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--- Quote from: Fugg on November 09, 2011, 01:48:36 PM ---Is this a typo? I think I know what was meant to be said, but some clarification would be nice:
1st freeze yields 40 proof/ 20% ?
2nd = 80 proof / 40% ?

or 1st = 40% alcohol, 2nd = 80% or 160 proof? I can't imagine that to be the case.

--- End quote ---
That is the theoretical case..alcohol does not freeze so the water content  freezes on the bottom,first freeze leaves a 40% layer on top second freeze gets you to 80% next freeze sends you to the hospital ;D but the volume would decrease with each accidental freezing..I theoretically gave my self an imagined headache this made up morning from some lovely pretend 40% Apple jack in a dream last my dream it tasted fantastically of apples and was wonderful warmed with fresh cream and mulling spices on a woodstove.. :beer:

Doc K:
The percent alcohol in Applejack will really depend on how long/hard you freeze the hard cider.  You don't really even have to perform two different freezes.  In the "old'n" days, they would just leave the cider barrel out in the cold in the winter.  Some places far north would let the barrel freeze solid and then drill a core to the liquid center and have something close to 80 proof Applejack (that would be 40% alcohol).

Applejack is notorious for causing hangovers.  When we heat distill an alcoholic beverage, the by-products of fermentation like fuse alcohol (complex alcohols), methanol (a simpler alcohol, aka "wood alcohol"), and other more complex by-products are left behind or easily separated due to the known boiling temperatures.  When distilling alcohol, we typically aim to keep only the ethanol (or normal "drinking" alcohol) portion.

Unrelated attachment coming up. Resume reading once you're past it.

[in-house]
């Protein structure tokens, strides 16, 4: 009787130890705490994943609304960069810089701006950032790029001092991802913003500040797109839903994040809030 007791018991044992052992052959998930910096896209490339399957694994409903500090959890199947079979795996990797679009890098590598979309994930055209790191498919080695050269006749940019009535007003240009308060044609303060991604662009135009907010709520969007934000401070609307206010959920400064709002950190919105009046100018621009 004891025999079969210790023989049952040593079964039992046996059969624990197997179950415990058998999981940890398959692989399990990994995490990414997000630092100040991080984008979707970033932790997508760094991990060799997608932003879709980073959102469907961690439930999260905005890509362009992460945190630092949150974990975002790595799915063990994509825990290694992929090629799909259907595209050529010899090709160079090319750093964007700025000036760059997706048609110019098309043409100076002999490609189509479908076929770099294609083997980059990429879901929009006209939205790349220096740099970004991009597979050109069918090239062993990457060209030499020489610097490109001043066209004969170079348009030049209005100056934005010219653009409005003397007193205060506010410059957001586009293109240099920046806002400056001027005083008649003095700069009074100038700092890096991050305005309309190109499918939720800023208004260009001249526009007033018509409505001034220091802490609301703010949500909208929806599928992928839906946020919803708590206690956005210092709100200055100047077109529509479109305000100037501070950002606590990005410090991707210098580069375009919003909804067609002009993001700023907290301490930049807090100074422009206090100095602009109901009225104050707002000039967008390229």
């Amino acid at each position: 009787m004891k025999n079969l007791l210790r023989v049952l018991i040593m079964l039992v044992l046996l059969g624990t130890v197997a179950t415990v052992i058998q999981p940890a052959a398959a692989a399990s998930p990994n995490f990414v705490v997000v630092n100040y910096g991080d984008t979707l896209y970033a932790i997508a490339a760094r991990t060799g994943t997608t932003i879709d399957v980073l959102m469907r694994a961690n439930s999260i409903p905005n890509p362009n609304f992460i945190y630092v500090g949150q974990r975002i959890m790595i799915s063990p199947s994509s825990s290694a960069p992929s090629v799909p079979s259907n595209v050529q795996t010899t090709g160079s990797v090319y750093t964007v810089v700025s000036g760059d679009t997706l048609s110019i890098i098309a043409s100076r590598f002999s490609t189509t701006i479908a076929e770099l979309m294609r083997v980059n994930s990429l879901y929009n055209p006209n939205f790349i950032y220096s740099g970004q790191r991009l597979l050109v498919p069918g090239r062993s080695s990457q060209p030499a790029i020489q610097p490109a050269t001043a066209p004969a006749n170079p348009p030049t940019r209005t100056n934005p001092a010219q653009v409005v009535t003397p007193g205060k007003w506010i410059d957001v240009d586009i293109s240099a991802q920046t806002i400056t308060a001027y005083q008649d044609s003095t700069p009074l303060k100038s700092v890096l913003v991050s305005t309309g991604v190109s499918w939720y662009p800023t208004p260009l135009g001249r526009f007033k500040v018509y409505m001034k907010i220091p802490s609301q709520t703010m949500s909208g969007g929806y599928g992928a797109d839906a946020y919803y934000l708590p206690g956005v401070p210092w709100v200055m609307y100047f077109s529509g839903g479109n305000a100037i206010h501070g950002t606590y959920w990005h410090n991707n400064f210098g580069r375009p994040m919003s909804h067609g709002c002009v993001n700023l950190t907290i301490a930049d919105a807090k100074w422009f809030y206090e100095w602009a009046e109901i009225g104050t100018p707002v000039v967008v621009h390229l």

However, when we freeze cider or any other alcohol for that matter, we are actually performing a method of distillation known as (surprise!) Freeze Distillation.  Freeze distillation does not give us the option to separate the aforementioned by-products, so they are instead concentrated in the freeze distilled product along with the desired concentration of ethanol.

It is mainly these concentrated by-products (especially the wood alcohol) that is responsible for the intense hang-over from drinking a bit too much Applejack.  If you drank the equivalent amount of heat distilled alcohol, you wouldn't have the hangover.  In fact, a person can have the "hangover" without even feeling a "buzz" from the Applejack - this is likely from a higher percentage of wood alcohol and the toxic effects it has on the human body.

With all that said, Applejack is safe to drink in moderation, just like any other alcohol.  The quantity of wood alcohol is well below life endangering toxic levels... if drank in moderation.  However, if you drink way more than you should, then you run the risks of physical damage not only from the ethanol, but also the wood alcohol.

Hope that clarifies things a bit.

Doc K

I just got started with Apple Ciders and so far i'm loving how easy they are.

Am going to try out that Edworts receipe when i get my big bottle in.


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